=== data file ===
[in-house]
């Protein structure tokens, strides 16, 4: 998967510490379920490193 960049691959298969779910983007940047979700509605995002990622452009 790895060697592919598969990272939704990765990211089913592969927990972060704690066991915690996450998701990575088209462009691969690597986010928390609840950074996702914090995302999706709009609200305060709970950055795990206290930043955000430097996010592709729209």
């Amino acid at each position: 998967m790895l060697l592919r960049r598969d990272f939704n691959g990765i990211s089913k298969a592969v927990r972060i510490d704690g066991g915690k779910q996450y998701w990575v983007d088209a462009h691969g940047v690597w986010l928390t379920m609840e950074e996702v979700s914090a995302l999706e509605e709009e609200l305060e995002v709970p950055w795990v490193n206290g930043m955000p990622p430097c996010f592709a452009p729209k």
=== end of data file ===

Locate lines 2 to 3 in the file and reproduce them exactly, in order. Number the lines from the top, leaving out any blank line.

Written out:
């Protein structure tokens, strides 16, 4: 998967510490379920490193 960049691959298969779910983007940047979700509605995002990622452009 790895060697592919598969990272939704990765990211089913592969927990972060704690066991915690996450998701990575088209462009691969690597986010928390609840950074996702914090995302999706709009609200305060709970950055795990206290930043955000430097996010592709729209």
């Amino acid at each position: 998967m790895l060697l592919r960049r598969d990272f939704n691959g990765i990211s089913k298969a592969v927990r972060i510490d704690g066991g915690k779910q996450y998701w990575v983007d088209a462009h691969g940047v690597w986010l928390t379920m609840e950074e996702v979700s914090a995302l999706e509605e709009e609200l305060e995002v709970p950055w795990v490193n206290g930043m955000p990622p430097c996010f592709a452009p729209k």